Employers may make contracts with organized labour to only hire members of specified trade unions; in other words, to form a closed shop. Once a closed shop has been agreed on, all trade employees are obliged to join the union. Non-union workers may not be hired or may be hired conditional on their obtaining a union card within a stipulated period of time. Dismissal may result upon refusal. Another disadvantage of the closed shop is that it lends itself to abuse by the union by giving it too much power over individuals in that they may be denied union membership initially or dropped from the union rolls subsequently, and therefore become ineligible for employment.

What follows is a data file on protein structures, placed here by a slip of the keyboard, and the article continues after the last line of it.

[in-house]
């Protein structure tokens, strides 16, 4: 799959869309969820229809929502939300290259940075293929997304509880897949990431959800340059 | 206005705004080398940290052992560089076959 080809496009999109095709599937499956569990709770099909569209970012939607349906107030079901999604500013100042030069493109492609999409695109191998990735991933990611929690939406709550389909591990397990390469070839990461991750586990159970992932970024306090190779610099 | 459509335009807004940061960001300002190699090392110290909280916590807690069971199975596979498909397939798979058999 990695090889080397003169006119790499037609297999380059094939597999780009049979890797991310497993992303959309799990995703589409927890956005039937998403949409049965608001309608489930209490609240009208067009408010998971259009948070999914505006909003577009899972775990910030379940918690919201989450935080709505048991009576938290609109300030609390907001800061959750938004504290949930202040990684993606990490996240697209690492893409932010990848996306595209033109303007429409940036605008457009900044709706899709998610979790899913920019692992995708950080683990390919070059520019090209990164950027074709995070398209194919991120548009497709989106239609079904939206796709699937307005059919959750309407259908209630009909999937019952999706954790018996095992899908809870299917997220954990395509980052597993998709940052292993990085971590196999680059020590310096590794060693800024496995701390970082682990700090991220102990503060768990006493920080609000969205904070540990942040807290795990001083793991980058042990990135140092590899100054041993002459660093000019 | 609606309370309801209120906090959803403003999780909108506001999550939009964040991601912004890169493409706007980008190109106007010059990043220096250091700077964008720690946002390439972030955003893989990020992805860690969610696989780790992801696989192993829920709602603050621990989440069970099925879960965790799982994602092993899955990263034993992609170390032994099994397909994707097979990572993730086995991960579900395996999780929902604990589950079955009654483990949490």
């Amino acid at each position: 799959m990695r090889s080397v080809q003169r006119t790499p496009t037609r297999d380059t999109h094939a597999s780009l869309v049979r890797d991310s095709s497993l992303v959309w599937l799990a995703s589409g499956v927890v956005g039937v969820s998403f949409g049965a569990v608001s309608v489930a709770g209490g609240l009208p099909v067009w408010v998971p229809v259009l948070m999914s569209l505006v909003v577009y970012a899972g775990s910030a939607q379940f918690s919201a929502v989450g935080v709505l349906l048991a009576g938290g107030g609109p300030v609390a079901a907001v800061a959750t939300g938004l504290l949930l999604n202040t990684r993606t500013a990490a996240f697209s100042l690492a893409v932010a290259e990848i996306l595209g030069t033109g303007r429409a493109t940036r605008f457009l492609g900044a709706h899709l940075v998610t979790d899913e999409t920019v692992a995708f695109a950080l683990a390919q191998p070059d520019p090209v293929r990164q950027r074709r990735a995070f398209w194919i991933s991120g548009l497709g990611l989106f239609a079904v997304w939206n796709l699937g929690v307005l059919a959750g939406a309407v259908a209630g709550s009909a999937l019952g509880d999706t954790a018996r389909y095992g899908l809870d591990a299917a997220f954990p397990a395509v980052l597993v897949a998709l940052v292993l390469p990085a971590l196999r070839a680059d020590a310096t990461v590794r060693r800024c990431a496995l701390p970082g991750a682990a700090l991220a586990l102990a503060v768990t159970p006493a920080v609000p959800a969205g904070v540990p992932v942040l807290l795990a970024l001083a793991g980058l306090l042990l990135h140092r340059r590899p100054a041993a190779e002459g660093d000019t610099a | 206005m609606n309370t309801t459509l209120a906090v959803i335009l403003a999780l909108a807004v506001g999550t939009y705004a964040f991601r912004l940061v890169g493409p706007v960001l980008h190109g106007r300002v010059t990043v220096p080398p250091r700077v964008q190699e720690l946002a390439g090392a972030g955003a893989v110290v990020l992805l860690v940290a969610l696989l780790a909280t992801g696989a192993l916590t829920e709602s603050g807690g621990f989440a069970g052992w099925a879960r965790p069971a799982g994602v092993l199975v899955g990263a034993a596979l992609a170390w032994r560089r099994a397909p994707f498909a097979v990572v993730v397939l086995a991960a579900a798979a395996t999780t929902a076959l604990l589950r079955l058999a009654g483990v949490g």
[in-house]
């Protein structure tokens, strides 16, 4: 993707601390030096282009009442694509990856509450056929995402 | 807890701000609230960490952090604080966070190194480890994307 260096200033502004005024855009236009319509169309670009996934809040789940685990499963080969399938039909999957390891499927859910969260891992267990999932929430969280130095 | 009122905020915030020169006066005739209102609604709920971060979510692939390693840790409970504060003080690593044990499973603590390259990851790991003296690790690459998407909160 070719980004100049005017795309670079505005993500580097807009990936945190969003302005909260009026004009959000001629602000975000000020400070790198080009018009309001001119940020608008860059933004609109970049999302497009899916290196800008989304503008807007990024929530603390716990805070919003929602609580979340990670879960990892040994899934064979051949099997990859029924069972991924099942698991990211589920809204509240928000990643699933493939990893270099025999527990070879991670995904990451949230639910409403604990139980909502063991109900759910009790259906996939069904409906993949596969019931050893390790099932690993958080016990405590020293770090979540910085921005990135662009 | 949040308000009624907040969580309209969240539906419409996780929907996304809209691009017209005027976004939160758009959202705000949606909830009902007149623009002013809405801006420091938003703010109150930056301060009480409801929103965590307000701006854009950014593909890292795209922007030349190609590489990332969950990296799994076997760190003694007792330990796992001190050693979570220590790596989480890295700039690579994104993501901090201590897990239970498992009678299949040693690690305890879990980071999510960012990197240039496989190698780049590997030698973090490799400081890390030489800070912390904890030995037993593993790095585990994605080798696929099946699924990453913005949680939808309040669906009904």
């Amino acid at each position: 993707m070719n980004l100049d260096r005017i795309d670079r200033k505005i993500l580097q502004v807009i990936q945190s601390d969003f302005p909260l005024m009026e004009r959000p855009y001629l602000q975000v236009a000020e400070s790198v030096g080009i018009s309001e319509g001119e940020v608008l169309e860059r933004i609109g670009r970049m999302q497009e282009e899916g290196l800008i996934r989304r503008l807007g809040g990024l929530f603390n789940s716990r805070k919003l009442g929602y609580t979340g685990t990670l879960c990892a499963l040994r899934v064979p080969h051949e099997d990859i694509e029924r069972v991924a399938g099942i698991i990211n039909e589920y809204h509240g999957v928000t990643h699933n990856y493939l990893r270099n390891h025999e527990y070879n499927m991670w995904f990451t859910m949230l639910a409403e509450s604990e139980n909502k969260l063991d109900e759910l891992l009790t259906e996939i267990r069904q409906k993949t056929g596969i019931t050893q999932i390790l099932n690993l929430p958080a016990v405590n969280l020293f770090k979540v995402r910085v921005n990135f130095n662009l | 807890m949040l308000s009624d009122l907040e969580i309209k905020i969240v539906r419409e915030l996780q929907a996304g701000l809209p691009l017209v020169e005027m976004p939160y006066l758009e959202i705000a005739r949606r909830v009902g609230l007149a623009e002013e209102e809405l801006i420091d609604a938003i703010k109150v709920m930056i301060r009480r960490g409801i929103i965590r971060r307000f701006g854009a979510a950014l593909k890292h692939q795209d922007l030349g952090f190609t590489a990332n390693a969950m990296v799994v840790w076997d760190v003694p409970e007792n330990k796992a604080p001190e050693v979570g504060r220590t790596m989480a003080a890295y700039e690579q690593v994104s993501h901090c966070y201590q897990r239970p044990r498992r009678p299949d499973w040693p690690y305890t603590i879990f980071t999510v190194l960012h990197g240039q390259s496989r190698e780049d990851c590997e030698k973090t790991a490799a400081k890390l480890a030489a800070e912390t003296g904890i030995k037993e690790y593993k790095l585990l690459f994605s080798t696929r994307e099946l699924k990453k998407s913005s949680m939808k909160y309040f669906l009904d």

In the UK the agency shop, and in the USA the union shop, are the kind of closed shop that allows non-union workers employment conditional on their becoming union members later. In the UK, those electing not to become members have to contribute union dues. Nonetheless the incidence of closed shops is higher in some developing countries of the South than in the Northern market economies. However in some Communist industrialized nations, a Party card is equivalent to a union card and non-Party members may be discriminated against.